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Abies Genus

Fir

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General Needs

  • LightFull sun, Part shade or Shade
  • HardinessFully hardy (min -15°C)
  • Soil pH5.0 to 7.0
  • WaterMoist

Description

Abies genus (Fir). This genus contains over 40 species of evergreen conifers ranging from cool climate mountain areas of the Northern hemisphere to China and North West America. A few species are from the tropics on the high mountains of Central America and South East Asia. These are often referred to as the 'true firs', and are sometimes known as silver firs to distinguish them from the Picea genus, which have pendent not upright cones.

Abies are tall conifers with whorled branches. The spirally arranged leaves are glossy mid-dark green, needle-like and flattened, are usually soft and often have silvery bands beneath. Abies will bear erect cones that ripen in their first autumn to release seeds and scales. As a conifer, Abies are distinguishable from other trees and shrubs by producing seeds which are exposed on the scales of fruits. As in most conifers there are woody fruits called cones and needle-like leaves.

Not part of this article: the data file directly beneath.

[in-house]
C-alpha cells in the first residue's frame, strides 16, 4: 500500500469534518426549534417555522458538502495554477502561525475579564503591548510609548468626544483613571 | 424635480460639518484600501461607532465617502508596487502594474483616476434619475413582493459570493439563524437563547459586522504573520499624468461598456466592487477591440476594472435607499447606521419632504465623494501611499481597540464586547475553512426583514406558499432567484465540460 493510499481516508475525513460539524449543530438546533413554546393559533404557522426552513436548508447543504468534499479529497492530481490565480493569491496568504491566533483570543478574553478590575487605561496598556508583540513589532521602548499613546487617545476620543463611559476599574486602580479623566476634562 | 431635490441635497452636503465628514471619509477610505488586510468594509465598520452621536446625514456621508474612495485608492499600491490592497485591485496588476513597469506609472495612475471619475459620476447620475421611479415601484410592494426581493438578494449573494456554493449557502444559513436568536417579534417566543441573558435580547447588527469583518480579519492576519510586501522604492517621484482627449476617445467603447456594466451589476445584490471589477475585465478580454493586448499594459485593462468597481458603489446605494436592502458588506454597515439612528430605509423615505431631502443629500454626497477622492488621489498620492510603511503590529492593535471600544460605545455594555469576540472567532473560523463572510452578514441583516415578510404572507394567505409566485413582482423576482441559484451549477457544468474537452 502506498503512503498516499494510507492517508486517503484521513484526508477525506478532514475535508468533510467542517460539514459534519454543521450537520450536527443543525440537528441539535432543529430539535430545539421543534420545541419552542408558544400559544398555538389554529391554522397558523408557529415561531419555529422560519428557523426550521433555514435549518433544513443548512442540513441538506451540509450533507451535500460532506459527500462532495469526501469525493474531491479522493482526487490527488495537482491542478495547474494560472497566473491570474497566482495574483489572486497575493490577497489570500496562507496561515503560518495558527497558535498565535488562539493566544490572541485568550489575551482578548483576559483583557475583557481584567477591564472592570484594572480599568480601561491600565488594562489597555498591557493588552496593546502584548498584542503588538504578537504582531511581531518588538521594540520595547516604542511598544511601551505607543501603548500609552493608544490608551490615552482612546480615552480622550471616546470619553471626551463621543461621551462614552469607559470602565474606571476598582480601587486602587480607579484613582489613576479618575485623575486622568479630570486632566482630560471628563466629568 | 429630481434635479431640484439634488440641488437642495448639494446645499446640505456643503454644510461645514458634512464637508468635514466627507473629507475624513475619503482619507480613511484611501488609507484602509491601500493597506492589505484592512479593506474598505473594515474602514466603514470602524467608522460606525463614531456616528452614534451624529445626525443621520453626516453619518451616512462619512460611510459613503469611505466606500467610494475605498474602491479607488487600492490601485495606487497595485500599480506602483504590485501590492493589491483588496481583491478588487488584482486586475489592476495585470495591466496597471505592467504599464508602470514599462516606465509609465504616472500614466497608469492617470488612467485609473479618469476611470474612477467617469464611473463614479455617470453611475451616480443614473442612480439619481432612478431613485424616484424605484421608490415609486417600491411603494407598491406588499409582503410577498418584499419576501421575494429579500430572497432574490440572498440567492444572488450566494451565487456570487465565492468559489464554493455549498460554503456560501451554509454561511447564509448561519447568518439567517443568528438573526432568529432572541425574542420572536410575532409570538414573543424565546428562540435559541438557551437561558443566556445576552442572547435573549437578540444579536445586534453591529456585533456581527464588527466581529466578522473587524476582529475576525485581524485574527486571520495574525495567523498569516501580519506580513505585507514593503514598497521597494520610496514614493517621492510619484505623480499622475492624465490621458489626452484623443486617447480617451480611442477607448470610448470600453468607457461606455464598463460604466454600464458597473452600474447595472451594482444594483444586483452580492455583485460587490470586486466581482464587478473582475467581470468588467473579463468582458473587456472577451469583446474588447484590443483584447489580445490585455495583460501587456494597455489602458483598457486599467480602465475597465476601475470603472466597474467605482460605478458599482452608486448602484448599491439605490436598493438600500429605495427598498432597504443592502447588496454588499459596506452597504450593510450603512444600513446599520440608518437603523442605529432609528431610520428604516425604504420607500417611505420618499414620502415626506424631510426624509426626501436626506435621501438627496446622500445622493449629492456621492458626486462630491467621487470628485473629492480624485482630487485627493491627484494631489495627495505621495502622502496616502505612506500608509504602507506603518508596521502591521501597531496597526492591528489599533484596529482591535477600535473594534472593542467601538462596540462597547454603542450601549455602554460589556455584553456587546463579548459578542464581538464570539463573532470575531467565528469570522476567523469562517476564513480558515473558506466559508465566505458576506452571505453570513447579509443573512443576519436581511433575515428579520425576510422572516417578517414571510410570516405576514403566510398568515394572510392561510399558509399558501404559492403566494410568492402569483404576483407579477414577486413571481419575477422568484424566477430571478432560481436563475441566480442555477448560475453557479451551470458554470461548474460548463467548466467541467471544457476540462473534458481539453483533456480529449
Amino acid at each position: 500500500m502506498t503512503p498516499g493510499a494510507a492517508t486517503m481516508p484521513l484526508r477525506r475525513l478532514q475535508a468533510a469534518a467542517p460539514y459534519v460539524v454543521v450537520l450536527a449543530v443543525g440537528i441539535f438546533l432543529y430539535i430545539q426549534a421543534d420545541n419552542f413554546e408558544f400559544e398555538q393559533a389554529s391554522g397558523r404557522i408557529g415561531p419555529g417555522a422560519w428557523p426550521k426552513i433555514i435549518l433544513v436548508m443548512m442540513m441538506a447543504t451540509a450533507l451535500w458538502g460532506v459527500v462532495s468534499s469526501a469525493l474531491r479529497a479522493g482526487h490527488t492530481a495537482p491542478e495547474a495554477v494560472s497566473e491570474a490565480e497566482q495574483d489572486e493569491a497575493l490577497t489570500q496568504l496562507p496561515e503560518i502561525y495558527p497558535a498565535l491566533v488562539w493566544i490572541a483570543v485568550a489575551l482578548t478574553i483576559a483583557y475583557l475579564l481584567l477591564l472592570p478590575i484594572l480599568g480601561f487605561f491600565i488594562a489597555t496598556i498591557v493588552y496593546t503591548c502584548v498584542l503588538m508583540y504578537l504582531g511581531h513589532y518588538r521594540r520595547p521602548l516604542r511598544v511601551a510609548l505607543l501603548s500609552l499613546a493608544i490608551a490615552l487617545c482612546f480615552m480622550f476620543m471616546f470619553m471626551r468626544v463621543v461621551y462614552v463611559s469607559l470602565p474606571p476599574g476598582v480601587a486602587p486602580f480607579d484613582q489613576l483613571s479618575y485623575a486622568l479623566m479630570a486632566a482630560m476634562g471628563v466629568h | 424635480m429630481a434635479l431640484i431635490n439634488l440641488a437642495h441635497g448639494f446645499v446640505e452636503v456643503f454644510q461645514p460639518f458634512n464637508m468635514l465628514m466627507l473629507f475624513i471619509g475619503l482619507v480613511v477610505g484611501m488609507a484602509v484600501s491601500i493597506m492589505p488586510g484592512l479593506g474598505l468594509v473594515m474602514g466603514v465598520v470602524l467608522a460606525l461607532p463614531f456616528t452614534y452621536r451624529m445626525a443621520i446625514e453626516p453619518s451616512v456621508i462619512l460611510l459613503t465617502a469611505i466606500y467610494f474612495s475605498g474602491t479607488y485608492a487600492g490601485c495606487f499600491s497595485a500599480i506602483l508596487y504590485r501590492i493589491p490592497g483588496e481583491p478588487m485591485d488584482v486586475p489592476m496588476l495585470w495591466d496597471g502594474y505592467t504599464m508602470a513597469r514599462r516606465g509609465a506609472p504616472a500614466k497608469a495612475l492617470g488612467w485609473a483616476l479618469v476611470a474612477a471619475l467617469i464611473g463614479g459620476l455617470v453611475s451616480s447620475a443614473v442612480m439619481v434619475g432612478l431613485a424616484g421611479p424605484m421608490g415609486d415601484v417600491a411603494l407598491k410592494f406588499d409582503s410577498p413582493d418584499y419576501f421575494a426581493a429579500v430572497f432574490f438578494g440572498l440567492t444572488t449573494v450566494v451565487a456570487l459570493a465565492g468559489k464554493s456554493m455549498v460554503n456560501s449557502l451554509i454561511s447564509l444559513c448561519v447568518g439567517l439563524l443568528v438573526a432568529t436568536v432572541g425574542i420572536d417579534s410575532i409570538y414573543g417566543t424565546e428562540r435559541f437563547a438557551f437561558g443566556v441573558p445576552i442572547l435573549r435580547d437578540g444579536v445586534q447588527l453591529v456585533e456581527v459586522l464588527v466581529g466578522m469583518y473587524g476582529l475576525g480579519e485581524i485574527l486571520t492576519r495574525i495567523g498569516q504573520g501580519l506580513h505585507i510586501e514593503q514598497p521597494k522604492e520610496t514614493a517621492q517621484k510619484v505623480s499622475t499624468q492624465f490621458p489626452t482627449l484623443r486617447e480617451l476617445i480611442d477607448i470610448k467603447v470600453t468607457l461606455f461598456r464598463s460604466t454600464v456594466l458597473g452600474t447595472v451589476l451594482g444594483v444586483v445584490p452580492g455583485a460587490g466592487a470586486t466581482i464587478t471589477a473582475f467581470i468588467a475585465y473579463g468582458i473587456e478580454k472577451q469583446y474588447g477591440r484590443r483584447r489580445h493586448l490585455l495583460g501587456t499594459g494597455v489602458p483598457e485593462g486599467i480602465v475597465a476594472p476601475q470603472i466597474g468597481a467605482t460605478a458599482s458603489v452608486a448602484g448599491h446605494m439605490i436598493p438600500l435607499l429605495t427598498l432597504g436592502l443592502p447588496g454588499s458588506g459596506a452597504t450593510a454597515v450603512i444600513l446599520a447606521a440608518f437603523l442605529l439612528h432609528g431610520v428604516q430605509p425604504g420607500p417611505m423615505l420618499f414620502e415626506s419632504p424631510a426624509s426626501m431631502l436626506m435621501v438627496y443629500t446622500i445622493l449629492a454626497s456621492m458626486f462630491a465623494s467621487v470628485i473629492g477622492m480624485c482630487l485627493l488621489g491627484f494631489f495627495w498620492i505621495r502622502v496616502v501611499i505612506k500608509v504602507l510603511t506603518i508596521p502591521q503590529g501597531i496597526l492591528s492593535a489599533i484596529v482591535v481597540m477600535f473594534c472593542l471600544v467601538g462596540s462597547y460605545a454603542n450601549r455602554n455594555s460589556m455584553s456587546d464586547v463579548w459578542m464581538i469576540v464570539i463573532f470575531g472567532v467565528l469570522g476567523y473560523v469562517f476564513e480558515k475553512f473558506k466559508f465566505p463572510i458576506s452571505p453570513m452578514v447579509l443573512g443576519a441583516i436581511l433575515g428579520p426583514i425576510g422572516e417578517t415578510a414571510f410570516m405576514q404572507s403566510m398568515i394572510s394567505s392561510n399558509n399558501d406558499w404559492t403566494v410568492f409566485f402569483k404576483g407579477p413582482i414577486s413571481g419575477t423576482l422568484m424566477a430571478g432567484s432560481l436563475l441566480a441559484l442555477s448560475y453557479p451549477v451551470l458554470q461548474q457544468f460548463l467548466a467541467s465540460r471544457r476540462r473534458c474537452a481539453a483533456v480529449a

Characteristics

Evergreens, Fragrants

Other common names

Silver fir

Origin

Europe N.Africa, Asia, North America.

The name of the genus is derived the Latin 'abies' - fir tree.

Interest and use

Specimen trees, windbreaks and timber.

Cultivation

Grow Abies in fertile moist well-drained soil. If the conifer produces more than one leader, to maintain the general conical habit remove all but one leader. To restrict the height of the plant, the leader can be cut back.

Propagation

Abies seed can be sown in autumn or spring (but forms selected for leaf colour do not come true). Evergreen current growth cuttings in autumn to spring. Deciduous softwood cuttings in summer.

Pests, diseases or disorders

Honey fungus may be a problem, although this genus is fairly resistant. Conifer spinning mite may cause defoliation. Prone to adelgids.

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